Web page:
Music is an important aspect in my work. Being in Berlin, which is the birthplace of cutting edge music, I’ve gotten to meet and collaborate with DJs and performers on live and recorded audio-visual projects. It’s truly been like a dream come true.
Tell us about your design process.
My works are a contemporary reflection of our world and its unseen energies. I use my art as another mode of thought, a way to express the stories stirred up in my imagination. My work can be seen as a visual representation of an alternate world or a way to escape from the limitations of our reality.
My process involves deconstruction of my memories and dreams, and reconstructing them into visual compositions. Digitally collaging a myriad of references, I illustrate an interpretive picture of everything that is around me, from Internet searches, fantasies, past destinations, cultures, conversations, experiences and loads of good vibes.
Is there any specific thought or emotion that is prevalent in your works?
Part of the formula regarding the two motions of my process—the deconstruction and reconstruction—for me, involves the belief that my imagined, alternative worlds are filled with infinite possibilities, good energy and are not limited by the constraints of the physical such as geography, gravity or logic.
The dichotomy of our world also underscores my work—chaos and order, inner and outer realities, yin and yang, ancient and modern, real and unreal.
What about design—do you tend to gravitate towards anything particular?
Cryptic messages and sacred motifs—these are often sublimated within the bright and positive works—with a hint of the spiritual about them too. They push the viewer to rethink the relationship with my work, prompting them to ‘dare to dream’ by contemplating the contemporary mystic scapes.
In a further testament to this, I hope the audience will interact with the work as I open up doors in their heads for them to travel and be pushed out of their comfort zones or familiar patterns in order to explore the unknown.
What are some things that evoke a sense of rapture and euphoria in you?
Simple things like waking up and enjoying that moment to be alive is rapturous for me. Peace on Earth and observing kindness around me brings joy.
What were your inspirations for this particular work you have done for Vogue Singapore?
Eostre was inspired by the magic and energy of the upcoming season, spring. It was about capturing the energy of the season of spring in the city and neighbourhood I’m in. Coming from a place that has no seasons, I look forward to every season here in Europe. It’s always magical to see the transition and transformation. The colours we see each time the seasons change are inspiring.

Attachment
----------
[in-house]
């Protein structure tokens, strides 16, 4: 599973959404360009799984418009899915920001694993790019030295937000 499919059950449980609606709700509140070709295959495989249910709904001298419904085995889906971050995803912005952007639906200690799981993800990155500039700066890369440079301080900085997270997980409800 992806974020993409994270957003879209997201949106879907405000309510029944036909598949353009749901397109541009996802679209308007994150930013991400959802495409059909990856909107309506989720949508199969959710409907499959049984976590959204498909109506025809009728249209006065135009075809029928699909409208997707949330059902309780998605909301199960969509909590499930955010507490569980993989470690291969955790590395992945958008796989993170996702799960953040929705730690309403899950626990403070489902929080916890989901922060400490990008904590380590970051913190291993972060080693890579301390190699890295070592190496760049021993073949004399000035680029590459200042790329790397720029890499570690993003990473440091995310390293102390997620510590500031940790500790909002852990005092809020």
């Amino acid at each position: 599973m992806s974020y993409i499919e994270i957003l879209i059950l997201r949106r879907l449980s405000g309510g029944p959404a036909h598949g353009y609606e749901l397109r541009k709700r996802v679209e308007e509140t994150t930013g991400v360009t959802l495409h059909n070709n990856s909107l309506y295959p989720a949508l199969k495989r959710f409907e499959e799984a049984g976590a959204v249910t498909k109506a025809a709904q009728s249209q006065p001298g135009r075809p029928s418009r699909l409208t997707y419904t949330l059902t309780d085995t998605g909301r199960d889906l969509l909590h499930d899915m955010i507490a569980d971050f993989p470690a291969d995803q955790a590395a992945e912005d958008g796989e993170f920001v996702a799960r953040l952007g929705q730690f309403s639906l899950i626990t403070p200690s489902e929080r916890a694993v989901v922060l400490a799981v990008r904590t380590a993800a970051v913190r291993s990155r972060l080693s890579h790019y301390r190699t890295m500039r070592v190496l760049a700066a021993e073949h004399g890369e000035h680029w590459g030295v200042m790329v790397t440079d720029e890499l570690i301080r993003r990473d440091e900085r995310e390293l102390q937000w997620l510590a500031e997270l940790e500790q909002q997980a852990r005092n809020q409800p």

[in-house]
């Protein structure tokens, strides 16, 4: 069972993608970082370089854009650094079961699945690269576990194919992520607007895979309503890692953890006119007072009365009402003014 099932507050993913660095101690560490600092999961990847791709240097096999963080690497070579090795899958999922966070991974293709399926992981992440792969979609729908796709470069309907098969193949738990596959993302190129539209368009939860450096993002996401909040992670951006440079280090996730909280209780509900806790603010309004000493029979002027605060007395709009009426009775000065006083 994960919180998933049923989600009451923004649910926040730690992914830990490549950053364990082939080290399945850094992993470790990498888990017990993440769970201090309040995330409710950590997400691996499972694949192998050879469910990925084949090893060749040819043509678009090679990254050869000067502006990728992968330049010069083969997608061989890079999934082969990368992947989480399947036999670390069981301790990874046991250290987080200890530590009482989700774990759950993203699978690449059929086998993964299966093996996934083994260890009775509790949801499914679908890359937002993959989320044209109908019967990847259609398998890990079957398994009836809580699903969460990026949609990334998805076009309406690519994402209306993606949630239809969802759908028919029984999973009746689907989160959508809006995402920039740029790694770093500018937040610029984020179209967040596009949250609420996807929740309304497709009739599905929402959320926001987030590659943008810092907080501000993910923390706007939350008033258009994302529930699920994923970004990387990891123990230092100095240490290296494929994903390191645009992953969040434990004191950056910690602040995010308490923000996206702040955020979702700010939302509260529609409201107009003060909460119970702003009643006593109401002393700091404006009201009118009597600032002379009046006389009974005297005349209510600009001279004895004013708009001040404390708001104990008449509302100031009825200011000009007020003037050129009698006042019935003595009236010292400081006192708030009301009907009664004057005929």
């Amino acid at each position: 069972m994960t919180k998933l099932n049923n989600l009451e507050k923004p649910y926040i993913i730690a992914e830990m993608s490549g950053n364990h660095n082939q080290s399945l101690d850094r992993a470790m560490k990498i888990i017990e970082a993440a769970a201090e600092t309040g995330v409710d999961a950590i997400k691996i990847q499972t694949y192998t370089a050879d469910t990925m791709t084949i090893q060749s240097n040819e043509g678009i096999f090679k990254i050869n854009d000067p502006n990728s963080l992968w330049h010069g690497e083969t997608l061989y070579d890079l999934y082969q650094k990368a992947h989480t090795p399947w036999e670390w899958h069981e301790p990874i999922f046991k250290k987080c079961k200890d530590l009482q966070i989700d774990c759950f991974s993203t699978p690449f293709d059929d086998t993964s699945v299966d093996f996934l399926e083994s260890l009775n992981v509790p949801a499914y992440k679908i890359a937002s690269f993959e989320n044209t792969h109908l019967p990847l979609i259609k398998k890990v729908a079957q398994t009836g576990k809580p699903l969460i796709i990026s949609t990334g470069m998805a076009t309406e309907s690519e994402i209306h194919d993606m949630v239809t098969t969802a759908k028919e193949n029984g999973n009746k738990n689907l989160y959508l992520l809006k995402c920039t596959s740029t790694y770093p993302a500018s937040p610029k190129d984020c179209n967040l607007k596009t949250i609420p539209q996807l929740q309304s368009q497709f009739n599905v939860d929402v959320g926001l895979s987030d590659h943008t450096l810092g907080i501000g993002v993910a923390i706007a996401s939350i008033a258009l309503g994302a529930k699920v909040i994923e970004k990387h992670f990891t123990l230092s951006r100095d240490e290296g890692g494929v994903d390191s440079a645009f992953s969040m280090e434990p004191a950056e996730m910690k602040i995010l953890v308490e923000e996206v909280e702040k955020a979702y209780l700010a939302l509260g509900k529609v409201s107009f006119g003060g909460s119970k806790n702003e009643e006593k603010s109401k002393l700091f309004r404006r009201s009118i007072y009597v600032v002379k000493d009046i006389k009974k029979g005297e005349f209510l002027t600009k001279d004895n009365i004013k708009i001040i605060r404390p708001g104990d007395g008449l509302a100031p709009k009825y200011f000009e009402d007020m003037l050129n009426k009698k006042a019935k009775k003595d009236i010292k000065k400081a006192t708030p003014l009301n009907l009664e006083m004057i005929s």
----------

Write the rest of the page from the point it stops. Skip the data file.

What would you like the viewer or audience to take home from your work?
To read my work as a journey audiences can take, instead of an end of itself. Whether audiences interact with it hypnotically, aesthetically or in a contemplative manner, my works are spaces built for accommodating interpretation. If others can find a way to be with my works, by journeying along with their predetermined change, they can relearn their personal realities.
What’s in the future for you?
My debut ‘live’ visual performance with DJ and producer Barker (Leisure System) is happening in Barcelona in April 2022. An exciting collection with a fashion house will also be out later this year.
Other than that, I would love to branch out with the art shows I made over the last year or so, and have the opportunity to travel with them. We’re hoping the 9interactive project) Centre for Altered Togetherness can make stops in cities around the world. An audio-visual piece I created with composer Kin Leonn (Kitchen Label) was recently presented during Singapore Art Week, and we’re looking to reproduce it for audiences in different environments.
You have been in the Singapore art scene for many years now. What advice would you give budding artists?
Never give up dreaming, learning and unlearning.
Photographer & videographer Tereza Mundilova
Stylist Fabio Pace
Production Shotview Artists and Özlem Duyan